As Larry mentioned in the last post, we have ordered our appliances and they are due to arrive in the next 2-3 weeks. I’ve been researching appliances and keeping an eye on prices for the past 2 years; constantly updating our short list as new models came out and old ones were discontinued. There is an endless variety to choose from, but we were able to narrow our choices down to fit a few key criteria:
1. All electric. Gotta make use of our solar power.
2. Efficiency. You will have more flexibility if you’re willing to forgo having a matching suite. Luckily (?) there’s only a few design styles for appliances, so it’s still possible to have very similar looking pieces that could pass for a matching set if you don’t look to closely at the logos.
3. Size. We left no wiggle room, so the range and fridge had to fit in the 30″ space we allotted for them in the floor plan at the beginning.
4. Budget. Most efficient doesn’t necessarily have be the most expensive.
Top Ten USA is an good website to start when shopping for energy efficient appliances as it compiles a short list of the most efficient products from the ENERGY STAR list and includes prices. For more detail or to broaden your search, you could use either the Consortium for Energy Efficiency (CEE) or the ENERGY STAR websites. The energy efficiency information in the product charts is similar on both sites, but the CEE also assigns a handy tier certification rating to products that qualify. The American Council for an Energy Efficient Economy (ACEEE) website has a good consumer resources section that offers shopping guidance and tips for saving energy. The major box store websites are useful for finding price ranges and reading user reviews.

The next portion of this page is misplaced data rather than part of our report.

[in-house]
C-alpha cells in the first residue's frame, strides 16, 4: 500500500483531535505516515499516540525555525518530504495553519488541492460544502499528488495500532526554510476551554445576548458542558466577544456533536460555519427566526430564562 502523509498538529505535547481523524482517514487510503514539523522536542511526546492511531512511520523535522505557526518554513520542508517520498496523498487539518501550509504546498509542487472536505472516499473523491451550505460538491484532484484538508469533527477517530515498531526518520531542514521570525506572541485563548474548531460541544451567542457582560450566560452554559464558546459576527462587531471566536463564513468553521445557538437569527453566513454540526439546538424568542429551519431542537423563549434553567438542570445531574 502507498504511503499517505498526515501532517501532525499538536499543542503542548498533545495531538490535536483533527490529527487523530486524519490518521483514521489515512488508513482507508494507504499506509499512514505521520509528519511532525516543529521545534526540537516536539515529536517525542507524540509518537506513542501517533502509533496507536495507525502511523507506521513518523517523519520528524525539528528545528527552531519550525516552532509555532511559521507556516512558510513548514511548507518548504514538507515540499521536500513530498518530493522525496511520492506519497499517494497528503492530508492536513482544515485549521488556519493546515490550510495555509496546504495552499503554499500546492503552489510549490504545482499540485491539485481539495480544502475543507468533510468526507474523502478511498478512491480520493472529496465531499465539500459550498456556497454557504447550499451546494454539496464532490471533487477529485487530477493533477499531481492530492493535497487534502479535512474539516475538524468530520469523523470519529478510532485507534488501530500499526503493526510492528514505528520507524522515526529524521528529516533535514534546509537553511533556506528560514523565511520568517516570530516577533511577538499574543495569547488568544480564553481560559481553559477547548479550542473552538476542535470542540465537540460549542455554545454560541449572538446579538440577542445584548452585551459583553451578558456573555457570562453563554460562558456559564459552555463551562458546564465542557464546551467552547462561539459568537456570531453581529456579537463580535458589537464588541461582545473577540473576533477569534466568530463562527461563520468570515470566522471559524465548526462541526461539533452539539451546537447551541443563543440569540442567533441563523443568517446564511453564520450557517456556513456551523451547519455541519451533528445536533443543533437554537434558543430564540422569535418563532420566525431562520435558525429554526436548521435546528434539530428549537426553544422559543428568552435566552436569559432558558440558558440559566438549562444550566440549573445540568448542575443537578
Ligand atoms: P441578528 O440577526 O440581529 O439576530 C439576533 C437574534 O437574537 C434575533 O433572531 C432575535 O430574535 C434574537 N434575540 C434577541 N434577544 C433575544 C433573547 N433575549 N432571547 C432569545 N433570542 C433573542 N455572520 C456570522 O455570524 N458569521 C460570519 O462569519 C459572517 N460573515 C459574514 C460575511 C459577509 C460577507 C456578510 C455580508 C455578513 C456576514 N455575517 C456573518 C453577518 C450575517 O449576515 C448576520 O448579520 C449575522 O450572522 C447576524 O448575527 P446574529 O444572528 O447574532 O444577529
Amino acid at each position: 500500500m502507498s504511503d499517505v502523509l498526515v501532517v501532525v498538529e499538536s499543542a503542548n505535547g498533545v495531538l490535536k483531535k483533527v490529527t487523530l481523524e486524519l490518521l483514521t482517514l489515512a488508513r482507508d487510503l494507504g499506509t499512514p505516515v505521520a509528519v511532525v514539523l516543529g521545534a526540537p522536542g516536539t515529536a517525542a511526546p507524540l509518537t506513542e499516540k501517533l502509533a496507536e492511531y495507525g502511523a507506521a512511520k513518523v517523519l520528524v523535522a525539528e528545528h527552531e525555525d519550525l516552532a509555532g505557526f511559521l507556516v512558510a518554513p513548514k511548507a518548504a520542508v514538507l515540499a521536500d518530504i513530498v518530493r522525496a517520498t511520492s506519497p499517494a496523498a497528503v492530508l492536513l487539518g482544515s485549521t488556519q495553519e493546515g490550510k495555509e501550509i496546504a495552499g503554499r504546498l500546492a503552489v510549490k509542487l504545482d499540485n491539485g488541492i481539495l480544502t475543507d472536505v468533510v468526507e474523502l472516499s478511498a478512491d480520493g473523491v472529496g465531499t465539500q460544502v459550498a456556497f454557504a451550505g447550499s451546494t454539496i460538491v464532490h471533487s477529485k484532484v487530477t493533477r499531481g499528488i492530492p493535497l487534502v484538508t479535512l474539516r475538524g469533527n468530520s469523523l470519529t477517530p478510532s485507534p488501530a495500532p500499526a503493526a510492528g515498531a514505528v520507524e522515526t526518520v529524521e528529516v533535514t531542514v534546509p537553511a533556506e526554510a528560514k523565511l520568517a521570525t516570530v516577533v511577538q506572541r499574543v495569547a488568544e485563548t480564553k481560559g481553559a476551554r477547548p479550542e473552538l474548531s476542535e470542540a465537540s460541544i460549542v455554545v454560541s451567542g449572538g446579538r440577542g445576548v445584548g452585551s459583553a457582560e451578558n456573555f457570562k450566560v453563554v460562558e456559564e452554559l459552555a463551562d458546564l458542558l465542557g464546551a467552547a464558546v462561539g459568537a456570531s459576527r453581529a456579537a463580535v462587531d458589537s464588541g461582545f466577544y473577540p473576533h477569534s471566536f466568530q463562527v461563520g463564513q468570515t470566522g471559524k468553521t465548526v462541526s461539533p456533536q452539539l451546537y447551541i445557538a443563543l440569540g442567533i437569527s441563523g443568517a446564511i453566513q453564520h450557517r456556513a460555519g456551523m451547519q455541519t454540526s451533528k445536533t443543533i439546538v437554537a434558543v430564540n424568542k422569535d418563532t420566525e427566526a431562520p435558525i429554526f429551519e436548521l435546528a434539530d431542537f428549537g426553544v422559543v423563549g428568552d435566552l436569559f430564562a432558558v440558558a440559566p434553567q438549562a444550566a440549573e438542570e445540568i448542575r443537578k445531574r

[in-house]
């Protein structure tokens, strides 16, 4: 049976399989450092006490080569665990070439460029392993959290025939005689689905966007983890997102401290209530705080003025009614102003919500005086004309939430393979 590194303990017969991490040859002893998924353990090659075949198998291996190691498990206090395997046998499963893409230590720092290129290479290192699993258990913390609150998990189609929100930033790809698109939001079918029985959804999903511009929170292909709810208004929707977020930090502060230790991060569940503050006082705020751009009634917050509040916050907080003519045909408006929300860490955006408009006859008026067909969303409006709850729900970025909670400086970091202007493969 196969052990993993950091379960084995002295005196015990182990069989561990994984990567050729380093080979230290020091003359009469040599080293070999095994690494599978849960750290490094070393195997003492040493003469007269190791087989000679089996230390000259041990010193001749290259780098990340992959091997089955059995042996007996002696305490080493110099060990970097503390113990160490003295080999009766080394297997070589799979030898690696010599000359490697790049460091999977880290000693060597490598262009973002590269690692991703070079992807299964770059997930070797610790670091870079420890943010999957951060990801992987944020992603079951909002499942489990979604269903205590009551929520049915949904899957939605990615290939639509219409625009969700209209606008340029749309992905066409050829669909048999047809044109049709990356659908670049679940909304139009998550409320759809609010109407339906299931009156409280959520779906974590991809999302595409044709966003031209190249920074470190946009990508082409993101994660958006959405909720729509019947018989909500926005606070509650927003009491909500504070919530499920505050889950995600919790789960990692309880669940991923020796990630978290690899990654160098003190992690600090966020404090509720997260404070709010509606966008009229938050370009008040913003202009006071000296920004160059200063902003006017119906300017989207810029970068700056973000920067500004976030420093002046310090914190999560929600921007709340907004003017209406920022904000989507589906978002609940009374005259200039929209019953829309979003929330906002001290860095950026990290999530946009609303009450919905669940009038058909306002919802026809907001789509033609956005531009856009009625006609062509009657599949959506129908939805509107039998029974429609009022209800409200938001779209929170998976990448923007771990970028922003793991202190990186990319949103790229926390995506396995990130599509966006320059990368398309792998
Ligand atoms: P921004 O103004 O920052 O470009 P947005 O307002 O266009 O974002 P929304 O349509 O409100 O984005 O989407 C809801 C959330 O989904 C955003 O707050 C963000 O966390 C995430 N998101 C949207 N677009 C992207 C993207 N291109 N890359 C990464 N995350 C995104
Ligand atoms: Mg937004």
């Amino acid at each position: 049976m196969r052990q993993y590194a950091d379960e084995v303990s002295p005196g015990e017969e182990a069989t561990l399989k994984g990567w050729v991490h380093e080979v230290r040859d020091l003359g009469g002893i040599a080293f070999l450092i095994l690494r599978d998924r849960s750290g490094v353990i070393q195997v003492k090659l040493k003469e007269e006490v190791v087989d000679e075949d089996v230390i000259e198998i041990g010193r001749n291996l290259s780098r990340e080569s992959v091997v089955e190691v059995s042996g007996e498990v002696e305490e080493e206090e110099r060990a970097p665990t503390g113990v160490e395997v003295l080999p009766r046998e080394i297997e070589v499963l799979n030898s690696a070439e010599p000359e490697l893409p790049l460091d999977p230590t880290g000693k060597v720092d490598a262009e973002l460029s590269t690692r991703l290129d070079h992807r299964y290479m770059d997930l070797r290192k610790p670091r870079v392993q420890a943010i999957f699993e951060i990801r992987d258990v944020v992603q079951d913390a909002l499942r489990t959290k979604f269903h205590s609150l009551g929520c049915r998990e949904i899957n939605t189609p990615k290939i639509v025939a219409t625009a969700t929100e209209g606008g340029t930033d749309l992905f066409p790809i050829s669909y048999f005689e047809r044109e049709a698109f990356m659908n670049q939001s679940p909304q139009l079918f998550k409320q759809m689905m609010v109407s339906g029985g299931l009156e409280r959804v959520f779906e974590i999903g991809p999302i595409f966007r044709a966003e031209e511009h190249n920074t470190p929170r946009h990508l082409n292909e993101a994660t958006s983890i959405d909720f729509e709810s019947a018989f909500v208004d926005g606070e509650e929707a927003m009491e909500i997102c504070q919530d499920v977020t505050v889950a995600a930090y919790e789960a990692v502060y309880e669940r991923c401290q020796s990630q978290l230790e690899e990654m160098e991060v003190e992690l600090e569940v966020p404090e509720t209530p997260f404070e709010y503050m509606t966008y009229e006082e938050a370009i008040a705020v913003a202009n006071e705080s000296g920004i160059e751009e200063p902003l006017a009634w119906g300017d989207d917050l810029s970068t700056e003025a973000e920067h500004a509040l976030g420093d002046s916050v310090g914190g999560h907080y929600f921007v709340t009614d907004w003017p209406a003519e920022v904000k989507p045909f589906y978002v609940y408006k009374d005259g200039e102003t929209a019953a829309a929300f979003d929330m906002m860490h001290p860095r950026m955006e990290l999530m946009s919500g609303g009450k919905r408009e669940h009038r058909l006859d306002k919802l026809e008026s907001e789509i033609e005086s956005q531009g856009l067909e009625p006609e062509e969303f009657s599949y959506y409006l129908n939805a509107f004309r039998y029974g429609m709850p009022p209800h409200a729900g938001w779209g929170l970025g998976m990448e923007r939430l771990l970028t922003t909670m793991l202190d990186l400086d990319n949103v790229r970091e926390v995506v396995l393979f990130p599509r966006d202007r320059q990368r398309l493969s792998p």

Be aware: The Energy Star program’s criteria for which models qualify changes as of January 20, 2012. Some appliances that could previously claim Energy Star status may no longer qualify, and showroom labeling might be outdated.
FRIDGE: Whirlpool WRT359SFYM * $800-900 * CEE Tier 3 * 30% more efficient than federal standard. To save energy, we wanted a bottom or top-mounted freezer configuration, without an ice-maker or water dispenser, and under 20 cu. ft. in size.
DISHWASHER: Bosch SHX500 Series * $800-900 * CEE Tier 2 * 27% more efficient than federal standard. Asko and Bosch models dominate the top of all the energy efficiency lists, but Bosch is more easily available in our area so it was the obvious place to start looking. We were looking for an Energy Factor (EF) of at least 0.65 or an estimated energy use of less than 340 kWh/year, low water use, a no heat dry option, delay start option, and quiet due to our open floor plan. This particular model has an EF of .83, energy use of 259 kWh/year, water use of 2.95 gallons/cycle, and a sones rating of 46 dBA. Bosch offers an overwhelming variety of dishwashers with an assortment of features – many with even lower energy and water use – so price was the biggest deciding factor here.